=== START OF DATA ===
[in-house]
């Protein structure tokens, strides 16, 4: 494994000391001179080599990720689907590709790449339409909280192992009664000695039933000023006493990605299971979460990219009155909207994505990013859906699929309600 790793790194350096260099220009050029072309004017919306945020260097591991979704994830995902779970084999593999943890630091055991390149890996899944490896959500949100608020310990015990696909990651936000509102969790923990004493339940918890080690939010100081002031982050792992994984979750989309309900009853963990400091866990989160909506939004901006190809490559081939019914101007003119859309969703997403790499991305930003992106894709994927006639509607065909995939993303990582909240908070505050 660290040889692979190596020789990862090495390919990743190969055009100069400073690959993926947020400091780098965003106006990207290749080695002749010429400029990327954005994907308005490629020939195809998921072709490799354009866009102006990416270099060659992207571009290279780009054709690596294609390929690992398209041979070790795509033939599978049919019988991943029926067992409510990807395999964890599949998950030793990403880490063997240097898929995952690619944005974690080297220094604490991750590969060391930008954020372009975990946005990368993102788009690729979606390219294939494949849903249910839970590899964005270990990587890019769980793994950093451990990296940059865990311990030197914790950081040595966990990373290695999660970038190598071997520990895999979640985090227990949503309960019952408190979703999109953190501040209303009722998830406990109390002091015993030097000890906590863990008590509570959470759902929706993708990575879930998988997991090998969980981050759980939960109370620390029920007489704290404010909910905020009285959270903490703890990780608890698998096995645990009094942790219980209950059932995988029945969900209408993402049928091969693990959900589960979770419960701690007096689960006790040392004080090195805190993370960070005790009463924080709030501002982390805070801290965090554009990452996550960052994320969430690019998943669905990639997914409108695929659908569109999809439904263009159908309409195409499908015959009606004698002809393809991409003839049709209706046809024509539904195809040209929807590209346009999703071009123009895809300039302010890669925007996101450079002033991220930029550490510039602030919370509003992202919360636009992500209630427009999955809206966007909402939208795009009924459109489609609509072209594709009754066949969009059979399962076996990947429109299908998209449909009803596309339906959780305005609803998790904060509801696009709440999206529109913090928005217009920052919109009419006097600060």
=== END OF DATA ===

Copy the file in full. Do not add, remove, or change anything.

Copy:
[in-house]
């Protein structure tokens, strides 16, 4: 494994000391001179080599990720689907590709790449339409909280192992009664000695039933000023006493990605299971979460990219009155909207994505990013859906699929309600 790793790194350096260099220009050029072309004017919306945020260097591991979704994830995902779970084999593999943890630091055991390149890996899944490896959500949100608020310990015990696909990651936000509102969790923990004493339940918890080690939010100081002031982050792992994984979750989309309900009853963990400091866990989160909506939004901006190809490559081939019914101007003119859309969703997403790499991305930003992106894709994927006639509607065909995939993303990582909240908070505050 660290040889692979190596020789990862090495390919990743190969055009100069400073690959993926947020400091780098965003106006990207290749080695002749010429400029990327954005994907308005490629020939195809998921072709490799354009866009102006990416270099060659992207571009290279780009054709690596294609390929690992398209041979070790795509033939599978049919019988991943029926067992409510990807395999964890599949998950030793990403880490063997240097898929995952690619944005974690080297220094604490991750590969060391930008954020372009975990946005990368993102788009690729979606390219294939494949849903249910839970590899964005270990990587890019769980793994950093451990990296940059865990311990030197914790950081040595966990990373290695999660970038190598071997520990895999979640985090227990949503309960019952408190979703999109953190501040209303009722998830406990109390002091015993030097000890906590863990008590509570959470759902929706993708990575879930998988997991090998969980981050759980939960109370620390029920007489704290404010909910905020009285959270903490703890990780608890698998096995645990009094942790219980209950059932995988029945969900209408993402049928091969693990959900589960979770419960701690007096689960006790040392004080090195805190993370960070005790009463924080709030501002982390805070801290965090554009990452996550960052994320969430690019998943669905990639997914409108695929659908569109999809439904263009159908309409195409499908015959009606004698002809393809991409003839049709209706046809024509539904195809040209929807590209346009999703071009123009895809300039302010890669925007996101450079002033991220930029550490510039602030919370509003992202919360636009992500209630427009999955809206966007909402939208795009009924459109489609609509072209594709009754066949969009059979399962076996990947429109299908998209449909009803596309339906959780305005609803998790904060509801696009709440999206529109913090928005217009920052919109009419006097600060």